Love no have no Government

The title of this post is taken from the words of “Time Conquer”, a track on the album “Time Boom X De Devil Dead” by Lee Scratch Perry and Dub Syndicate. When the album was first released in 1987 I was living in the United States doing post graduate research at Dartmouth Collage in Hanover New Hampshire. Before leaving England in 1985 my primary musical influence had been the legendary John Peel whose show on BBC Radio 1 I listened to religiously. Peel did play some reggae and I didn’t dislike it but I was more into bands like The Cocteau Twins and The Fall.

Arriving in Hanover I found the locals to be generally very welcoming but in some ways I had more in common with other international students and in 1988 I moved into a shared house at 19 Maple Street with people from counties like Guyana, India and Pakistan. Remember this was during the Apartheid era and Dartmouth Collage had significant investments in South Africa, something which the Dartmouth Community for Divestment (DCD) were trying to change. There were a few South African students who regularly visited 19 Maple and their personal experience of Apartheid made them key figures in the campaign. They often turned up in the evening and “held court” in our living room. I don’t remember contributing a great deal to the discussions but I listened attentively and I guess that is the time I really started developing a serious political consciousness, aided in large part I think by two things – cannabis and reggae.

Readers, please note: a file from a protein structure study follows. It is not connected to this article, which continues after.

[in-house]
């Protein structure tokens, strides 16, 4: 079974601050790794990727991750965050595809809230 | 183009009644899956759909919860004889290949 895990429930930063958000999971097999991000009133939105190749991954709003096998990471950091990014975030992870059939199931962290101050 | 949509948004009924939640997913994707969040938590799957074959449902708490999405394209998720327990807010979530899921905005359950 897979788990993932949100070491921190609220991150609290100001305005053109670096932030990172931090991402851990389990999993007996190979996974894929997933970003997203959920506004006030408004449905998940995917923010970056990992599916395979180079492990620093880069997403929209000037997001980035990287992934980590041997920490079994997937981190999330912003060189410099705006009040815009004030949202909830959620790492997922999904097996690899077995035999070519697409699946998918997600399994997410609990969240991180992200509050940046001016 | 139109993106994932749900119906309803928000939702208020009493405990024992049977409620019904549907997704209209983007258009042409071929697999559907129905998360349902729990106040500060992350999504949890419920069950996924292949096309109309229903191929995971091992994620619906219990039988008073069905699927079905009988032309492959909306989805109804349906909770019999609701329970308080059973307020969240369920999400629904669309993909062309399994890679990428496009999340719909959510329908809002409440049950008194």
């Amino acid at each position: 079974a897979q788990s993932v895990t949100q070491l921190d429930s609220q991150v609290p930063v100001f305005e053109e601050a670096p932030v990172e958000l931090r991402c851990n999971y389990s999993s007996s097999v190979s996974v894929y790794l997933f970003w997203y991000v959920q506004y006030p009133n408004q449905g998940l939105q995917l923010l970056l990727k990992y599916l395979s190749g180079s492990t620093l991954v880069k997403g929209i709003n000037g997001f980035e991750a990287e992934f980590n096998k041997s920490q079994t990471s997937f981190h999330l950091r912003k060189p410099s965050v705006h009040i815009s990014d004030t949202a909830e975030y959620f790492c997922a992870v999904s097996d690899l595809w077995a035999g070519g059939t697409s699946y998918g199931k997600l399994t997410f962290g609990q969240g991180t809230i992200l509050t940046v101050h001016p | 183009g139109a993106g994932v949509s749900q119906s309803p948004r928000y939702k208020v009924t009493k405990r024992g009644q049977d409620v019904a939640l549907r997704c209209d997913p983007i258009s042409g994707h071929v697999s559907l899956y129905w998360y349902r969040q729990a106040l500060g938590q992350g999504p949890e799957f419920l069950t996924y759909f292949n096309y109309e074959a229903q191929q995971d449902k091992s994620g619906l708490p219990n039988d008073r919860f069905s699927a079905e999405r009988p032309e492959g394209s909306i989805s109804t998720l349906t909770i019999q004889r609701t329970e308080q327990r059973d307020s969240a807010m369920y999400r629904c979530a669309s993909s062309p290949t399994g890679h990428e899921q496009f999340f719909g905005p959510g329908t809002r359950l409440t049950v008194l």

I had somehow managed to reach my twenties without ever coming across cannabis. One day while visiting a friend in nearby Thetford he told me he had grown some in his back yard and asked if I wanted to try it. I had never even smoked a cigarette before so I was a bit hesitant but after watching him load a pipe with pure weed and take a toke I just followed suit and waited for something to happen. The effect came on quickly and was like nothing I had ever experienced – consciousness expanding is probably the best way to describe it. The world was never really quite the same again.